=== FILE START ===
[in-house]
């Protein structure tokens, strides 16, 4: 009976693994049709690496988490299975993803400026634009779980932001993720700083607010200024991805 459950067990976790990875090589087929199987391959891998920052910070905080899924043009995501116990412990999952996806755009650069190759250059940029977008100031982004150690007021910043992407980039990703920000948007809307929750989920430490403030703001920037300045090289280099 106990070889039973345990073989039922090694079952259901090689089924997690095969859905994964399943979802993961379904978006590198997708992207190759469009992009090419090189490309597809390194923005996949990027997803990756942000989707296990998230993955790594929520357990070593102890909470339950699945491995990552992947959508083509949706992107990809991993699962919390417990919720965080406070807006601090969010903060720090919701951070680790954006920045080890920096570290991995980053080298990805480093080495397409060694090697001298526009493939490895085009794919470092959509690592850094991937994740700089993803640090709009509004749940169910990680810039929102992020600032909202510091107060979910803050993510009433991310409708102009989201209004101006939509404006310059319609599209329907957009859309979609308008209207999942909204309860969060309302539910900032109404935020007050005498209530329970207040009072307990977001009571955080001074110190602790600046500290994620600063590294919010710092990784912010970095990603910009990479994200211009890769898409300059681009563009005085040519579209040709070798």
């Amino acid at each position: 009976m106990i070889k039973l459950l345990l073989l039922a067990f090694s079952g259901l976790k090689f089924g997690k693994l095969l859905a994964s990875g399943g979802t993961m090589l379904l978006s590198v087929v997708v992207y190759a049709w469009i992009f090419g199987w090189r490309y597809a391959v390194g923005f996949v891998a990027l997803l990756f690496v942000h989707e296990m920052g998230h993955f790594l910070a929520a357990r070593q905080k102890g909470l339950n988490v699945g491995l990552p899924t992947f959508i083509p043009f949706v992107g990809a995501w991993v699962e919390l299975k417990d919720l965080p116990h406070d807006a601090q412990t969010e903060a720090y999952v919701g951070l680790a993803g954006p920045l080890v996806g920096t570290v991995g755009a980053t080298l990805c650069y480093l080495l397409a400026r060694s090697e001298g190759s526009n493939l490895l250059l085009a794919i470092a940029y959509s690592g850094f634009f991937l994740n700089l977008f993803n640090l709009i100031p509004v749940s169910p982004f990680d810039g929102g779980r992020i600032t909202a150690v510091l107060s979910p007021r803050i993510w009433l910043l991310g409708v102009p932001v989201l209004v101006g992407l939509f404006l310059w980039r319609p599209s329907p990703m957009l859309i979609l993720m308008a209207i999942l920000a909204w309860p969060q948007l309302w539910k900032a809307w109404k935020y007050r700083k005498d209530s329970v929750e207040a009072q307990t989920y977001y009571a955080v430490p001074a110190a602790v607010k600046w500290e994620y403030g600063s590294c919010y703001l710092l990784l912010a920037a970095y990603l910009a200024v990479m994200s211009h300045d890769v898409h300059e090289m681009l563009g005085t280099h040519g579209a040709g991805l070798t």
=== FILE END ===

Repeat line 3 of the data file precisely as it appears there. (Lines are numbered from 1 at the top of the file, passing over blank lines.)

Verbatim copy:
């Amino acid at each position: 009976m106990i070889k039973l459950l345990l073989l039922a067990f090694s079952g259901l976790k090689f089924g997690k693994l095969l859905a994964s990875g399943g979802t993961m090589l379904l978006s590198v087929v997708v992207y190759a049709w469009i992009f090419g199987w090189r490309y597809a391959v390194g923005f996949v891998a990027l997803l990756f690496v942000h989707e296990m920052g998230h993955f790594l910070a929520a357990r070593q905080k102890g909470l339950n988490v699945g491995l990552p899924t992947f959508i083509p043009f949706v992107g990809a995501w991993v699962e919390l299975k417990d919720l965080p116990h406070d807006a601090q412990t969010e903060a720090y999952v919701g951070l680790a993803g954006p920045l080890v996806g920096t570290v991995g755009a980053t080298l990805c650069y480093l080495l397409a400026r060694s090697e001298g190759s526009n493939l490895l250059l085009a794919i470092a940029y959509s690592g850094f634009f991937l994740n700089l977008f993803n640090l709009i100031p509004v749940s169910p982004f990680d810039g929102g779980r992020i600032t909202a150690v510091l107060s979910p007021r803050i993510w009433l910043l991310g409708v102009p932001v989201l209004v101006g992407l939509f404006l310059w980039r319609p599209s329907p990703m957009l859309i979609l993720m308008a209207i999942l920000a909204w309860p969060q948007l309302w539910k900032a809307w109404k935020y007050r700083k005498d209530s329970v929750e207040a009072q307990t989920y977001y009571a955080v430490p001074a110190a602790v607010k600046w500290e994620y403030g600063s590294c919010y703001l710092l990784l912010a920037a970095y990603l910009a200024v990479m994200s211009h300045d890769v898409h300059e090289m681009l563009g005085t280099h040519g579209a040709g991805l070798t």